Economies of single dosing vs on demand

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karamba

#1: Post by karamba »

I know some people who do single dosing in order to not mix coffee with stale beans from yesterday. Another way to achieve the same result is to purge the coffee that is left in the grinder before making the first cup in the morning. Let's not consider the case where people do this for the purpose of changing coffee often.
Also assume you make two shots in the morning - for you and the significant other, some do more ( I for example ) some just for themselves.
Assume that it takes 1 minute in the morning to go the freezer of wherever your coffee is stored, measure two portions 18 grams each and put the rest back and place the jar back where it was before.
In two month you will spend one hour doing extra work on single dosing.
The place I buy coffee charges me about 2 cents per gram ( I buy a lot and store it in the freezer for a month)
So if you purge you waste let's say 4 grams every morning or 8 cents. In the same two month it will be 8 cents per 60 ~ $5.
So essentially doing single dosing you are making $5 per hour.
Depending on where you live it might or might not make much economical sense to mess with single dosing every morning.
Now if you are not a capitalist and just enjoy doing this that is a different story.

Moderator note: The initial title, "Capitalist view on single dosing vs on demand" is inaccurate when the subject matter is really about economies of single dosing. It also can suggest a path to discussing political issues. At H-B we strive to offer a refuge from heated politics. I've modified the thread title as suggested by one of our members. drgary

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Jeff
Team HB

#2: Post by Jeff »

Coffees I typically use run around $0.10 per gram, up to $0.30 per gram. There's also the complicating factor that they are small lots and by the time they've rested, often no longer available for reorder. If I have to purge 5 g per shot, either first thing in the morning or with every grind change, I go from 14 shots / 250 g down to 11.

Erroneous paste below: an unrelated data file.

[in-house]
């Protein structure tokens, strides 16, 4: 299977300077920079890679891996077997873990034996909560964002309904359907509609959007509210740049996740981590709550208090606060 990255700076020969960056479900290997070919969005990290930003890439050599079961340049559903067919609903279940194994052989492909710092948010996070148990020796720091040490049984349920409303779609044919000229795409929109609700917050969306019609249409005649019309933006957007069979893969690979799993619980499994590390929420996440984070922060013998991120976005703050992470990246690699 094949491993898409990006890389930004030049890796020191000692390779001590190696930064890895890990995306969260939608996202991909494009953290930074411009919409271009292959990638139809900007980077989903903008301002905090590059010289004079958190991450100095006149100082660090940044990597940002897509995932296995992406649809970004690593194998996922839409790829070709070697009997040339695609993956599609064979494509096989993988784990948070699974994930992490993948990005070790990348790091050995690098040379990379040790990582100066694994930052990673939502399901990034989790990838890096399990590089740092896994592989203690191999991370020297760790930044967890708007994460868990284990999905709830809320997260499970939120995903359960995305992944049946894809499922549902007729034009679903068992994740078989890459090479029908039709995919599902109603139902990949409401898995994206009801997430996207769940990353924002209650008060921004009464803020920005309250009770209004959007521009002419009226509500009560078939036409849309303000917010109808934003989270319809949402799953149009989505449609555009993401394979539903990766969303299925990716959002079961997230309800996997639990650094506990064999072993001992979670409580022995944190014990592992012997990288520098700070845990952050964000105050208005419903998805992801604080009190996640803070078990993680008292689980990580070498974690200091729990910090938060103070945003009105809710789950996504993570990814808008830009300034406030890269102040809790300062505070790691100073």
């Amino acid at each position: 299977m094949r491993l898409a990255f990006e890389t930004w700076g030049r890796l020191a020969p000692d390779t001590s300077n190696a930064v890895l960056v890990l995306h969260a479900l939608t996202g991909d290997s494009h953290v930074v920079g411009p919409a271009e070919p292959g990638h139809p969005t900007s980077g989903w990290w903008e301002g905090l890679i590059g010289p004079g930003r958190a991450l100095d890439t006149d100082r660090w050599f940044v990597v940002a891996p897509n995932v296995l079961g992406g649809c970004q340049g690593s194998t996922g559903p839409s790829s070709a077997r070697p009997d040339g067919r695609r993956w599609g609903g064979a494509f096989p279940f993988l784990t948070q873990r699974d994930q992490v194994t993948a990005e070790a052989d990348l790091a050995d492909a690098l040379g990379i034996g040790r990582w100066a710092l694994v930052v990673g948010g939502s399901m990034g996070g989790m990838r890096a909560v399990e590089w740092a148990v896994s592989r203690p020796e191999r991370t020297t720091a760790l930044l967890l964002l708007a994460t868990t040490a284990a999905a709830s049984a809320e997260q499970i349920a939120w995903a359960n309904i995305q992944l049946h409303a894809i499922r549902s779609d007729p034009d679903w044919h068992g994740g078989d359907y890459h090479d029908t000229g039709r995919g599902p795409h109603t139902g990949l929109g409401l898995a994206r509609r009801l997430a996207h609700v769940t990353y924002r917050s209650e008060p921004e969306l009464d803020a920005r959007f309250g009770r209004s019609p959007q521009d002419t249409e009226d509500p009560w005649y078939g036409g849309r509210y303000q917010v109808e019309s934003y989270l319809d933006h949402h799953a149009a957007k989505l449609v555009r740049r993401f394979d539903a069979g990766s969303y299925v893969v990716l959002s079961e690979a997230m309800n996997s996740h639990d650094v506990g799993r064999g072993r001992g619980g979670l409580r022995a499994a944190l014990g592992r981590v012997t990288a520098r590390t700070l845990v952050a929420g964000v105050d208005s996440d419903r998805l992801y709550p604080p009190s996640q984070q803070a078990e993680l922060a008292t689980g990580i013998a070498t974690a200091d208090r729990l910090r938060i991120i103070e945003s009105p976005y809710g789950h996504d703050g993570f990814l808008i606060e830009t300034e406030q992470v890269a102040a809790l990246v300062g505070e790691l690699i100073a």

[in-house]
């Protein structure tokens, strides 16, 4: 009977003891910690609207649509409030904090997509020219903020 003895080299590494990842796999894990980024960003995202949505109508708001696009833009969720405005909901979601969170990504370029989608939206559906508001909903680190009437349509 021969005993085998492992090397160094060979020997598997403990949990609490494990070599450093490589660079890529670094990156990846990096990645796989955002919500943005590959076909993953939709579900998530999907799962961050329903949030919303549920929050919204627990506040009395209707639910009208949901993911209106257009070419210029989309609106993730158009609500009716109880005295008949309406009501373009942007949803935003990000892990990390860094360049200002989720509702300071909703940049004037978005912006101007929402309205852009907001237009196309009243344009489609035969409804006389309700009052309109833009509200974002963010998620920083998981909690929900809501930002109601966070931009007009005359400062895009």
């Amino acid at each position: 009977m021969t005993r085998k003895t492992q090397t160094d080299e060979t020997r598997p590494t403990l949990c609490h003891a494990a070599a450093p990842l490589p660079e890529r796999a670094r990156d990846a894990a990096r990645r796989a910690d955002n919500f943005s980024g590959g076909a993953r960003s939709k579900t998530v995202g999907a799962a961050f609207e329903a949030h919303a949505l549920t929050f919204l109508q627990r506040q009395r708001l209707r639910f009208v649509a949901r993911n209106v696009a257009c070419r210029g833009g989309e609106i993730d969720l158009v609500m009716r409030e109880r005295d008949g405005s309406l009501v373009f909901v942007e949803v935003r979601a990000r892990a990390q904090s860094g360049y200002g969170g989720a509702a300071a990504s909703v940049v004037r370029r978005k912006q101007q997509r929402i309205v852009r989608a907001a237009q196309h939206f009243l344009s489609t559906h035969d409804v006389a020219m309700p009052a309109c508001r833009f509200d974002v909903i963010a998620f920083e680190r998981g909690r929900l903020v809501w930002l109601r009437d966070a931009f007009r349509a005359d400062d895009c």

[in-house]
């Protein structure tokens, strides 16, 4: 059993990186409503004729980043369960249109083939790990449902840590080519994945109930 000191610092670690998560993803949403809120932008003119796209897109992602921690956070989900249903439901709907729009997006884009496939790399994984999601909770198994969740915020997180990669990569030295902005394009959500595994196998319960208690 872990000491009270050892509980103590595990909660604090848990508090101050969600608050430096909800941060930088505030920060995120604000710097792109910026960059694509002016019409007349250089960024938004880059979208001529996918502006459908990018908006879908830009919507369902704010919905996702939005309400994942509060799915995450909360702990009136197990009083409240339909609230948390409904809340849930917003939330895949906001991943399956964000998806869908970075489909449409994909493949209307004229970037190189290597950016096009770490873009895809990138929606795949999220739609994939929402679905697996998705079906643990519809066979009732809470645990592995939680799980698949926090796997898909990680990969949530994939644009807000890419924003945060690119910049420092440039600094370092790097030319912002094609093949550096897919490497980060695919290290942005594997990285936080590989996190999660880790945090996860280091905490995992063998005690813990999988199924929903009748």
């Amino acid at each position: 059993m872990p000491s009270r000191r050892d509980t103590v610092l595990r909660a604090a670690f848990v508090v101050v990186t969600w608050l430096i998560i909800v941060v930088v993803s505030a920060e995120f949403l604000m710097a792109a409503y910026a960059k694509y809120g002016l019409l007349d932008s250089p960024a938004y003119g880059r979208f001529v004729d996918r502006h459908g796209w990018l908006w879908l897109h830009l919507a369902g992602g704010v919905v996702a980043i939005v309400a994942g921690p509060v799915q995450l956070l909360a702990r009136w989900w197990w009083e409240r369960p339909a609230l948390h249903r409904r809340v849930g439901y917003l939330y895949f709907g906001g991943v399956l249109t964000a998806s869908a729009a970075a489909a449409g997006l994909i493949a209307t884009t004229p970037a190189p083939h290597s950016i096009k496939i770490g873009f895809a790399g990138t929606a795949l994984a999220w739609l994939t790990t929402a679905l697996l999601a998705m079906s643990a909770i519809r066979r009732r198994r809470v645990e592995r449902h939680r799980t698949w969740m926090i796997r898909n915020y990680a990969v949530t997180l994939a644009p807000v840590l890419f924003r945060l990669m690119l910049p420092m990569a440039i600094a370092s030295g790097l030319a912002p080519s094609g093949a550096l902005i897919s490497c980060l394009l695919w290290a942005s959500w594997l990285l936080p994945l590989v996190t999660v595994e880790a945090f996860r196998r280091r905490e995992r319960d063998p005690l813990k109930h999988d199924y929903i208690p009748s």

At $0.02 per gram, that's $5-6 for a 10 oz bag. That's about a third of what one of the better US rosters charges these days for a blend.

Sure, if you're running a mid- or low-priced, constantly available blend, an on-demand grinder has advantages of convenience and a bit of time.

mikelipino

#3: Post by mikelipino »

Perhaps, but I think you forgot the time it takes to change coffees for the on demand scenario, blocking the hopper (hopefully), removing it, pouring the beans back in the bag, going to the freezer, pulling the second bag, and refilling the hopper - easily a minute as well each time beans are changed. Let's call it a wash for time with the single dose. That would make the waste cost (both cost of beans and time cost to purge) for on demand the only difference between both scenarios and represents additional cost for on demand.

I think the advantage for on demand is for folks who don't switch beans often or at all. This reflects the cafe workflow, fill in the morning, pull a zillion shots of the same beans, and empty the hopper at night. The time to fill and empty the hopper once is weighed against all the shots they didn't have to single dose. For a few shots a day the time saving is minimal, for volume operations the transitional savings outweigh the setup time investment and waste. For an enthusiast's workflow, where bean switches are often, single dosing is favored for time and reduced waste.